by Dr. Ian O. Williamson *)
The post global financial crisis (GFC) world has seen seismic changes in the economic wellbeing of countries across the world. Fast-rising economies such as Iceland and Ireland have melted. Traditionally strong economies, such as the United States, appear headed for long difficult recoveries. Alternatively, many economies in developing countries are experiencing major growth. In many respects, the only thing that appears certain in this post-GFC world is uncertainty. Against this background, there has perhaps never been a more difficult or opportunistic time to run a multi-national organisation.
Knowledge workers represent a critical resource for multinational organizations because their judgment and tacit knowledge are keys to organizations adapting and exploiting opportunities in different economic environments, while their social relationships with other knowledge workers often serve as critical intra-firm coordination mechanisms. Thus, the failure of a multinational company to properly motivate, develop and retain knowledge workers across their global operations can lead to a reduction in organizational innovation, poor coordination and an overall decline in organizational performance.
In a recent study my co-author Julie Cogin (Australian School of Business) and I examined the relationship between the human resource management (HRM) practices used by divisions of a multi-national company and division performance.
In particular, we were interested in understanding whether division performance is enhanced by allowing managers to customize their HR practices to local conditions, versus implementing standardized HRM practices globally across different division. The results of our study suggest that in the context of talent management allowing mangers to customize
their division’s HRM practices was associated with higher division profitability and higher levels of customer satisfaction. Furthermore, the benefits of customizing (as opposed to standardizing) division HRM practices were even more pronounced for divisions located in regions that experienced high levels of environmental uncertainty (e.g., changes in the economic, political, technological or competitive environment).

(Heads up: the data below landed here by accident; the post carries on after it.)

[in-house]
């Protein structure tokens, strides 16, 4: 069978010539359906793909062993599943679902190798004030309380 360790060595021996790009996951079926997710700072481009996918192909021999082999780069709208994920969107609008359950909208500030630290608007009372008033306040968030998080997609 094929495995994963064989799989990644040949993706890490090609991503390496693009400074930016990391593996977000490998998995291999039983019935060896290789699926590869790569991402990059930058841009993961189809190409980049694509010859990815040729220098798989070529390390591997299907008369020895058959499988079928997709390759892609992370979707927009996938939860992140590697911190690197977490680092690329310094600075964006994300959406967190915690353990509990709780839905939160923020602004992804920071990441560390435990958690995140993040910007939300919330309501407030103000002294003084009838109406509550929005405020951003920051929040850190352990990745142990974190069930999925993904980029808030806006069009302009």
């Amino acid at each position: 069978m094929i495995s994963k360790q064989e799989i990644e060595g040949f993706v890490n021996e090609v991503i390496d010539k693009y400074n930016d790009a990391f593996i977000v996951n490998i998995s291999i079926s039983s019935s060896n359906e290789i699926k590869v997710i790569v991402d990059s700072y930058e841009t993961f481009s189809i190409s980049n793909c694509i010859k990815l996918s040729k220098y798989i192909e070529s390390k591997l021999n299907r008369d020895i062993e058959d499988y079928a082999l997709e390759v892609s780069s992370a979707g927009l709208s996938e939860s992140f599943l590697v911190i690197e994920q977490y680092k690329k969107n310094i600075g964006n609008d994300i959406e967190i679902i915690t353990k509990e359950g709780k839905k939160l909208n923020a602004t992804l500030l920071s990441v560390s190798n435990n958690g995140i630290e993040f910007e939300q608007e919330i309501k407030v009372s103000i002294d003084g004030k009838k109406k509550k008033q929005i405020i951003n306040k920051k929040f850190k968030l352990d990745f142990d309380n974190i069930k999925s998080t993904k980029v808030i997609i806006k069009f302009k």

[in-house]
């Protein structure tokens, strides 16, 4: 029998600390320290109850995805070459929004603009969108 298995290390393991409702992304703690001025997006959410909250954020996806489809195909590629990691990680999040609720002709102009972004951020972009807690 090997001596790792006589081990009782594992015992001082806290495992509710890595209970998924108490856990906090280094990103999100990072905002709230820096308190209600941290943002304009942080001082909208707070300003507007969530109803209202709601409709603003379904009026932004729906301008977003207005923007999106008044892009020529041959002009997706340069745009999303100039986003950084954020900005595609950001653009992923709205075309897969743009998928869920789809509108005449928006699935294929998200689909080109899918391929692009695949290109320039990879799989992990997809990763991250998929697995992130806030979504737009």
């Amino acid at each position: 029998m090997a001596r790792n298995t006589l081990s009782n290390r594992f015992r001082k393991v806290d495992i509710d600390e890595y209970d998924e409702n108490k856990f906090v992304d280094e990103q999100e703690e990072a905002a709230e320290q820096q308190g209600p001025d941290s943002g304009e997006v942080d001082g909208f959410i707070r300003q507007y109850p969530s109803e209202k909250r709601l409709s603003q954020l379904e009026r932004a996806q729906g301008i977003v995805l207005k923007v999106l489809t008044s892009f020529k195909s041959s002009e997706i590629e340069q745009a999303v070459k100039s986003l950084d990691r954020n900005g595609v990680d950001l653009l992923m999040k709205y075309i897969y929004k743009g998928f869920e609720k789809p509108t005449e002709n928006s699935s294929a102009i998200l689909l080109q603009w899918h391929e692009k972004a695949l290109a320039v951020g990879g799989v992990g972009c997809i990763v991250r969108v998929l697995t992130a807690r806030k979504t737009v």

The results of this research suggests that in the post-GFC environment multi-national firms may benefit greatly by giving general managers greater discretion to tailor HRM approaches to fit local conditions. However, this approach also places greater importance on ensuring that general managers have the training and skills needed to identify and implement HRM strategies appropriately.
*) Dr. Ian O. Williamson
is a member of the Lorange Faculty. Raised in Chicago, he is a Professor of Management at the Melbourne Business School (Australia) and a Research Fellow of the Intellectual Property Research Institute of Australia. His expertise is in the recruitment, development, and retention of knowledge workers (e.g., executives, IT workers, consultants, and lawyers). He also examines recruitment and selection issues in the context of small businesses and how internet technologies can enhance firm recruitment outcomes. Drawing knowledge not just from his academic studies but also from a wealth of practical industry experience he has taught executives on every continent in over 10 countries.